- Colours in possession of a unit shall be deposited or laid-up:
- when a unit is to be disbanded or made dormant;
- when units are amalgamated or redesignated and the old Colours are no longer to be carried, but only after new Colours have been obtained;
- when a unit cannot provide a suitable Canadian based rear-party and is assigned to the Special Force on mobilization and warned for active service duty outside of Canada, or when a unit is ordered on active operations, including United Nations, NATO, international and other peacekeeping-type missions; and
- when a unit is converted or re-roled to a non-Colour-bearing un (see Section 1, paragraph 21).
- In addition, when Colours are replaced for reasons of non-serviceability, the old Colours shall be disposed of in a laying-up ceremony as detailed in A-DH-201-000/PT-000, The Canadian Armed Forces Manual of Drill and Ceremonial).
- Lay-up shall be in either a sacred or public building, in accordance with unit preference. Places of Worship, legislative buildings and city halls are most common. A military museum which is generally open to the public is acceptable as a public building; an officers' mess is not. DHH will give further guidance on request if necessary.
- When Colours have been deposited or laid-up, a report shall be forwarded through the chain of command to NDHQ/DHH, which shall include:
- the nature of the Colour(s) deposited and date;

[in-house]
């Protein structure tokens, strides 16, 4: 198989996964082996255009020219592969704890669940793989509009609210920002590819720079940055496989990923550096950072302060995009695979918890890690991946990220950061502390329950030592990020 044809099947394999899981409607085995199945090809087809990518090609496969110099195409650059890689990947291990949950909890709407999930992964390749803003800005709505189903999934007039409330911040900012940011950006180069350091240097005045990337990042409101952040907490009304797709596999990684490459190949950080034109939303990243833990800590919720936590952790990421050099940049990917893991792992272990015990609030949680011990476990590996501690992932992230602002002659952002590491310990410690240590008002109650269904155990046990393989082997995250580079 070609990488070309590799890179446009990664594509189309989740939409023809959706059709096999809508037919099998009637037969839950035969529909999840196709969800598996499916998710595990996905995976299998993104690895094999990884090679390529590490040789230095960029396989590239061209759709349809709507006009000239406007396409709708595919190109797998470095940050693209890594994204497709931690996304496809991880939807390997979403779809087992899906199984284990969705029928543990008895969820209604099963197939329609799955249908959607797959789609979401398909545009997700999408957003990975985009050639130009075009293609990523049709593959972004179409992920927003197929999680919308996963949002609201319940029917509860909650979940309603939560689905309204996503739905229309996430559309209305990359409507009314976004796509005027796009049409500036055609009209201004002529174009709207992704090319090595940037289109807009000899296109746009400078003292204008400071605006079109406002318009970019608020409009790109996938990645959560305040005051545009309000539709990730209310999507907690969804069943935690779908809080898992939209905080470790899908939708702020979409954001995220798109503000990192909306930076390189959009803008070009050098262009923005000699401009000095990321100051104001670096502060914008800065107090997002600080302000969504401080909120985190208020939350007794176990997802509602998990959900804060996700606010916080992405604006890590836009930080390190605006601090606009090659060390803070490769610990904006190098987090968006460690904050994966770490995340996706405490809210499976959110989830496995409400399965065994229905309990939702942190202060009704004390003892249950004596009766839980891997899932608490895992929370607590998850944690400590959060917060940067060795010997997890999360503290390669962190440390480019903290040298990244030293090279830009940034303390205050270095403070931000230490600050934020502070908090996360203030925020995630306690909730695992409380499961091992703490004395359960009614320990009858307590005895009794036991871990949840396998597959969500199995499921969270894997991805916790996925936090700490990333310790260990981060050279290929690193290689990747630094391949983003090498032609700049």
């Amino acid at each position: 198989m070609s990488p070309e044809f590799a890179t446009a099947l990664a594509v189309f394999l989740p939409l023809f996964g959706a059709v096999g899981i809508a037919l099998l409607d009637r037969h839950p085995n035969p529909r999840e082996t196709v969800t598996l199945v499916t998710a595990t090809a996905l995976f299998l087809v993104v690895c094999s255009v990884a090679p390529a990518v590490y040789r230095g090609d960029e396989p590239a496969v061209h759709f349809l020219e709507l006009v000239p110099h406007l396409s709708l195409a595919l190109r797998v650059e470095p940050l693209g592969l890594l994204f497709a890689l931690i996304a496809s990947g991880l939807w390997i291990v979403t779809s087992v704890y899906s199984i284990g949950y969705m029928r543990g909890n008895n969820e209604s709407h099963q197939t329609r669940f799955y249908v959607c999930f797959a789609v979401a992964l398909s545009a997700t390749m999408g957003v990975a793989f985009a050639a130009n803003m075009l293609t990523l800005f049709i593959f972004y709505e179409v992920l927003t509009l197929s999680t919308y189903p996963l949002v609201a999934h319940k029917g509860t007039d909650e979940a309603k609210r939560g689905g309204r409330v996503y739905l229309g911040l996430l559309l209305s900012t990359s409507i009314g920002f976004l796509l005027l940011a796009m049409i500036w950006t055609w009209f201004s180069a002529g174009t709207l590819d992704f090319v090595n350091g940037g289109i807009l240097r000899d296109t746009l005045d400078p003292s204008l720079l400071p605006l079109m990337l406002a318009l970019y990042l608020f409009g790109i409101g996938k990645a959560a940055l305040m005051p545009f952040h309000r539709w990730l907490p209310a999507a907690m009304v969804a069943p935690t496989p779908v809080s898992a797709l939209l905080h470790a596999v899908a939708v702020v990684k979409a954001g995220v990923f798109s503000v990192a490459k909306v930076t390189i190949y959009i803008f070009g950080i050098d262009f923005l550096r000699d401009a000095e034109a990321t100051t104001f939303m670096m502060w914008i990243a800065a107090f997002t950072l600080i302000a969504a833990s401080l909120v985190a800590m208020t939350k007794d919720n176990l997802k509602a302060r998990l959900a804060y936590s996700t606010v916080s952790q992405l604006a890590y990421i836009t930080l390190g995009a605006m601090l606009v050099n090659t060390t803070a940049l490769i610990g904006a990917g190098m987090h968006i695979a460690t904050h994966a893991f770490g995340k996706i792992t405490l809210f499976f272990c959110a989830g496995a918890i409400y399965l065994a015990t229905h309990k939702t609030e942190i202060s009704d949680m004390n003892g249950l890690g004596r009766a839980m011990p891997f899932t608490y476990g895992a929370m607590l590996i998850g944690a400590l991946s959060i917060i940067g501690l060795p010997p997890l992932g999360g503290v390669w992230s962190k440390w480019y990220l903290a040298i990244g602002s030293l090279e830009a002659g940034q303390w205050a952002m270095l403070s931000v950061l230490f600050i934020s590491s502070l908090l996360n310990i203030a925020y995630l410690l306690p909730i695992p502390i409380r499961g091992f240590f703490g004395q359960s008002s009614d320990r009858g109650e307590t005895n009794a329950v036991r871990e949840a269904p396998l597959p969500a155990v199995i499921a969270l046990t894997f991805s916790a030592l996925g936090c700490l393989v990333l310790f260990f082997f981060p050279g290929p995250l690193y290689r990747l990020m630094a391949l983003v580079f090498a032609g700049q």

- the name and location of the building in which deposited;
- the custodian (e.g., place of worship, municipal, county, provincial or federal authority);
- certification that the custodian has been fully briefed regarding ownership and procedure issues, and is aware that deposited Colours may be reactivated; and
- verification that the location is in accordance with unit preference.
- In consultation with DHH, Commanding officers of units depositing Colours shall ensure that the custodian is provided with a copy of sections 1 and 2 to this chapter.
POSITIONING IN PLACES OF WORSHIP AND PUBLIC BUILDINGS
- In a Place of Worship:
- Colours are normally laid up in the nave or body of a Place of Worship rather than the sanctuary, which is usually used for temporarily deposited Colours.
- In a sanctuary, Colours shall be positioned to face the congregation, with the sanctuary's right (its left as seen by the congregation) the position of honour. Thus a Standard, Guidon or the Queen's Colour of a stand of Colours shall be placed on an altar's right (congregation's left), with the command/college/regimental Colour of a stand of Colours on the left.